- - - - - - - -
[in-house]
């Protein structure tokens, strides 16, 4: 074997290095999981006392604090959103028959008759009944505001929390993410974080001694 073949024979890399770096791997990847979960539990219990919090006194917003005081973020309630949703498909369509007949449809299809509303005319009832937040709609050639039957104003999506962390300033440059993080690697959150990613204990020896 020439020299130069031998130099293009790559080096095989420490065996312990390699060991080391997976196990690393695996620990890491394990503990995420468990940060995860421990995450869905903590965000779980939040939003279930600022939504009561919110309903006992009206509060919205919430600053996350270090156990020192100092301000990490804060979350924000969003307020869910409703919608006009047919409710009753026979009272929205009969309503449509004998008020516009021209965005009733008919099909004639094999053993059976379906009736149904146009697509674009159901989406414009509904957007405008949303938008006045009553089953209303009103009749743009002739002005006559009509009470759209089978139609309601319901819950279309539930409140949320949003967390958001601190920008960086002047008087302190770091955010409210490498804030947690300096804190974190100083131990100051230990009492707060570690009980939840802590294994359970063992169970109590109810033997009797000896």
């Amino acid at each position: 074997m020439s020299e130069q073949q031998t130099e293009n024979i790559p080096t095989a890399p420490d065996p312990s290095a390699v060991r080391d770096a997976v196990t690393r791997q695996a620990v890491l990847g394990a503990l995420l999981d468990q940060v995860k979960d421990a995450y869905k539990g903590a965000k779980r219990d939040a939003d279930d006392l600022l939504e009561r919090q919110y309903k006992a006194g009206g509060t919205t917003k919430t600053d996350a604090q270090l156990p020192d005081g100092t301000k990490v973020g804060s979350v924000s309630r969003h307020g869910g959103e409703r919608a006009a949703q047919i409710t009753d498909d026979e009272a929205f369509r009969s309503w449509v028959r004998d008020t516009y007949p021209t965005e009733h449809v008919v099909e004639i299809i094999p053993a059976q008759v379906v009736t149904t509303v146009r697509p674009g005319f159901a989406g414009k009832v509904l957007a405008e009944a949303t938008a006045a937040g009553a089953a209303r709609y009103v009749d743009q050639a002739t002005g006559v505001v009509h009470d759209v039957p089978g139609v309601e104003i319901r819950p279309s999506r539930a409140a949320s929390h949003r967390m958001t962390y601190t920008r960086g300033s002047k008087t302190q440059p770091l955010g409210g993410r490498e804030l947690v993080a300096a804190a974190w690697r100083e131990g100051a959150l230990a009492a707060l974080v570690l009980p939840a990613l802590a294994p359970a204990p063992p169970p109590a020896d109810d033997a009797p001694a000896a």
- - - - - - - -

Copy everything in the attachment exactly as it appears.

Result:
[in-house]
């Protein structure tokens, strides 16, 4: 074997290095999981006392604090959103028959008759009944505001929390993410974080001694 073949024979890399770096791997990847979960539990219990919090006194917003005081973020309630949703498909369509007949449809299809509303005319009832937040709609050639039957104003999506962390300033440059993080690697959150990613204990020896 020439020299130069031998130099293009790559080096095989420490065996312990390699060991080391997976196990690393695996620990890491394990503990995420468990940060995860421990995450869905903590965000779980939040939003279930600022939504009561919110309903006992009206509060919205919430600053996350270090156990020192100092301000990490804060979350924000969003307020869910409703919608006009047919409710009753026979009272929205009969309503449509004998008020516009021209965005009733008919099909004639094999053993059976379906009736149904146009697509674009159901989406414009509904957007405008949303938008006045009553089953209303009103009749743009002739002005006559009509009470759209089978139609309601319901819950279309539930409140949320949003967390958001601190920008960086002047008087302190770091955010409210490498804030947690300096804190974190100083131990100051230990009492707060570690009980939840802590294994359970063992169970109590109810033997009797000896």
């Amino acid at each position: 074997m020439s020299e130069q073949q031998t130099e293009n024979i790559p080096t095989a890399p420490d065996p312990s290095a390699v060991r080391d770096a997976v196990t690393r791997q695996a620990v890491l990847g394990a503990l995420l999981d468990q940060v995860k979960d421990a995450y869905k539990g903590a965000k779980r219990d939040a939003d279930d006392l600022l939504e009561r919090q919110y309903k006992a006194g009206g509060t919205t917003k919430t600053d996350a604090q270090l156990p020192d005081g100092t301000k990490v973020g804060s979350v924000s309630r969003h307020g869910g959103e409703r919608a006009a949703q047919i409710t009753d498909d026979e009272a929205f369509r009969s309503w449509v028959r004998d008020t516009y007949p021209t965005e009733h449809v008919v099909e004639i299809i094999p053993a059976q008759v379906v009736t149904t509303v146009r697509p674009g005319f159901a989406g414009k009832v509904l957007a405008e009944a949303t938008a006045a937040g009553a089953a209303r709609y009103v009749d743009q050639a002739t002005g006559v505001v009509h009470d759209v039957p089978g139609v309601e104003i319901r819950p279309s999506r539930a409140a949320s929390h949003r967390m958001t962390y601190t920008r960086g300033s002047k008087t302190q440059p770091l955010g409210g993410r490498e804030l947690v993080a300096a804190a974190w690697r100083e131990g100051a959150l230990a009492a707060l974080v570690l009980p939840a990613l802590a294994p359970a204990p063992p169970p109590a020896d109810d033997a009797p001694a000896a």